RI proposes joint patrols with Australia
Following a meeting with Australia’s foreign and defense ministers, Defense Minister Ryamizard Ryacudu said Friday he had proposed that Indonesia and Australia conduct joint patrols in the eastern South China Sea in the near future to ensure safer waters.
“We have already suggested to Australia the possibility of conducting joint patrols in the eastern part of the South China Sea. We are sure that we will soon create a plan on how to realize it. They have more or less agreed,” he told reporters on Friday.
In a “working dinner” here late Thursday, Ryamizard had met with Australia’s Foreign Minister Julie Bishop and Defense Minister Marise Payne, neither of whom were available for comment.
Foreign Minister Retno LP Marsudi had left Bali after briefly hosting the Indian Ocean Rim Association (IORA) ministers’ meeting, following the death of her father, M. Sidik. She was replaced at the venue by the ministry’s director for Asia-Pacific and African affairs, Desra Percaya.
Desra also declined to comment when questioned.
The Sulu Sea was also discussed by the two neighboring countries as it remains of large concern to Indonesia. Indonesians have become victims of recurring abductions carried out by the Abu Sayyaf militant group and its splinter cells in the southern Philippines.
Since March 24, several Indonesians have been taken hostage by the group in four separate incidents. The Philippines and Indonesia managed to free the hostages, claiming that no ransom was paid.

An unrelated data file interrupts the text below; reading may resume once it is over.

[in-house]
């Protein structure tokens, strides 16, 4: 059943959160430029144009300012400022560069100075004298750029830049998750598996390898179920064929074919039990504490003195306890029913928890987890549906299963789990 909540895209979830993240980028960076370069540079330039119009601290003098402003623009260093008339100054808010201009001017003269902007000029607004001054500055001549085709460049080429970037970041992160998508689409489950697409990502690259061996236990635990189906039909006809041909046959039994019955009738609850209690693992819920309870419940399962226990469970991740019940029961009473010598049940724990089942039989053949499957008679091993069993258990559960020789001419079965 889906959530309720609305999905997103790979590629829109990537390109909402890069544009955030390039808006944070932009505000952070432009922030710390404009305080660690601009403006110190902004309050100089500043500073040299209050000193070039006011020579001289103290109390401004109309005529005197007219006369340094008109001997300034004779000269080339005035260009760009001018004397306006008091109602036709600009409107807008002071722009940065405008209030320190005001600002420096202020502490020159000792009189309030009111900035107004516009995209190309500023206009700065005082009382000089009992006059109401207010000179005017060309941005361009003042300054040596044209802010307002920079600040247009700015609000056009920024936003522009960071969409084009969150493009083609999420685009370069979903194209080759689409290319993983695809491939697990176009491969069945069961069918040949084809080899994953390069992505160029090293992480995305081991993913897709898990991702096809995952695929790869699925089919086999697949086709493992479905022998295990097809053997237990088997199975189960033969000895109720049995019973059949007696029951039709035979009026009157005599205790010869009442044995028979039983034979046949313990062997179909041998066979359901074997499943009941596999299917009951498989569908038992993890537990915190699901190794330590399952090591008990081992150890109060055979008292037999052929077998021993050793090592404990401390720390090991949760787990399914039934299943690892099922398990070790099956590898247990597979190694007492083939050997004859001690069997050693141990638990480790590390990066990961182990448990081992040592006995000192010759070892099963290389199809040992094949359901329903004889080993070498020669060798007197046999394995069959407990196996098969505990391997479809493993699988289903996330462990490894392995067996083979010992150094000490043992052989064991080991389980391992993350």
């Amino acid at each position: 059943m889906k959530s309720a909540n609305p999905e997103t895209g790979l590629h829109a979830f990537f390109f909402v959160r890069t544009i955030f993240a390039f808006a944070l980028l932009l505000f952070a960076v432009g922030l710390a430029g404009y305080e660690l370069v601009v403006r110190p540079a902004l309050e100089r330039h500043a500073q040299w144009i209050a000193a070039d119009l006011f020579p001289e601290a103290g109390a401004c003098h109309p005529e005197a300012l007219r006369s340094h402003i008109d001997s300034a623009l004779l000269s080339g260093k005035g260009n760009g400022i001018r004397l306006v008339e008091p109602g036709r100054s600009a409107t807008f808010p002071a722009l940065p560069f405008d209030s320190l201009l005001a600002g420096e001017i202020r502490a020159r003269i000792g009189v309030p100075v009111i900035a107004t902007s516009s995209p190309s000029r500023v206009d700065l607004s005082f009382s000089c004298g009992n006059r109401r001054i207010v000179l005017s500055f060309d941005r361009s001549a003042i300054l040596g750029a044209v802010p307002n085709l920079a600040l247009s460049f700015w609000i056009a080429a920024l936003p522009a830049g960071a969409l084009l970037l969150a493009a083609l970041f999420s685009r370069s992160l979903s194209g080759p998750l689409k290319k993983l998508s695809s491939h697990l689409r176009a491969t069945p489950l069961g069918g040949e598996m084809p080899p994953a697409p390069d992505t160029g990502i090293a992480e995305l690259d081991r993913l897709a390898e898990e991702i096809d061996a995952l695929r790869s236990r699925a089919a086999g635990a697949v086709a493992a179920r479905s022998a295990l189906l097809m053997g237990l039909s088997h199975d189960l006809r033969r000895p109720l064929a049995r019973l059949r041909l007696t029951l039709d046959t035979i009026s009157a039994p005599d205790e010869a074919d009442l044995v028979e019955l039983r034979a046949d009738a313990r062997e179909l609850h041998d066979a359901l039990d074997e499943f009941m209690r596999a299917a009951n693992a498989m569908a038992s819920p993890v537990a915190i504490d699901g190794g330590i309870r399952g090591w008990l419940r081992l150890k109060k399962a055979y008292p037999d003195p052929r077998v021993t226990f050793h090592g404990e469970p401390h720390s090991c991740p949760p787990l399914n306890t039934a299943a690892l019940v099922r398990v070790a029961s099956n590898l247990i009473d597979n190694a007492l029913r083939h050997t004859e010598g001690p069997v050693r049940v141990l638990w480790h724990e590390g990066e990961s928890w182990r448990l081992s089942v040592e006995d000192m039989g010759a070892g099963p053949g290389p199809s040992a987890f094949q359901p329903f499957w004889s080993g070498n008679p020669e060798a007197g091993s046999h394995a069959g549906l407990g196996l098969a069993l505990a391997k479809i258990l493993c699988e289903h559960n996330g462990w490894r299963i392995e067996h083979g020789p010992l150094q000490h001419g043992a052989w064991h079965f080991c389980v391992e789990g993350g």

Indonesia has also been trying to promote peace and stability in the South China Sea, where China, Taiwan and four ASEAN countries — the Philippines, Brunei, Vietnam and Malaysia — have overlapping claims. Indonesia is not officially a claimant state.
China claims almost all of the energy-rich South China Sea, through which more than US$5 trillion worth of maritime trade passes each year. China insists all disputes should be resolved through bilateral talks.
Ryamizard said Indonesia had already proposed similar joint patrols with other ASEAN countries in the region, such as Vietnam and Cambodia.
“We have coordinated and established commitments on how to secure the South China Sea and at least a third of the region has been secured. We have secured the areas surrounding Thailand, Malaysia and Singapore,” he said.
“So we’ve basically secured the region without much commotion.”
Stability in the region is a priority for both countries according to their respective white papers. Australia noted in its 2016 defense white paper that a majority of its exports, consisting mostly of coal, iron ore and liquefied natural gas, goes through the South China Sea.
“Australia opposes the use of artificial structures in the South China Sea for military purposes. Australia also opposes the assertion of associated territorial claims and maritime rights which are not in accordance with international law,” the white paper states.
According to the joint press statement, the ministers reiterated their commitment to countering violent extremism and other efforts related to deradicalization.
Foreign Minister Julie Bishop had previously said Australia would focus on “furthering our already substantial collaboration to combat terrorism and violent extremism, enhancing maritime cooperation and working together to foster stability in the South China Sea” as she recognized Indonesia was an important security partner for Australia.
During the 16th IORA council of ministers meeting, also held on Thursday, Bishop stressed the importance of countries in the region sharing information and experience concerning terrorism.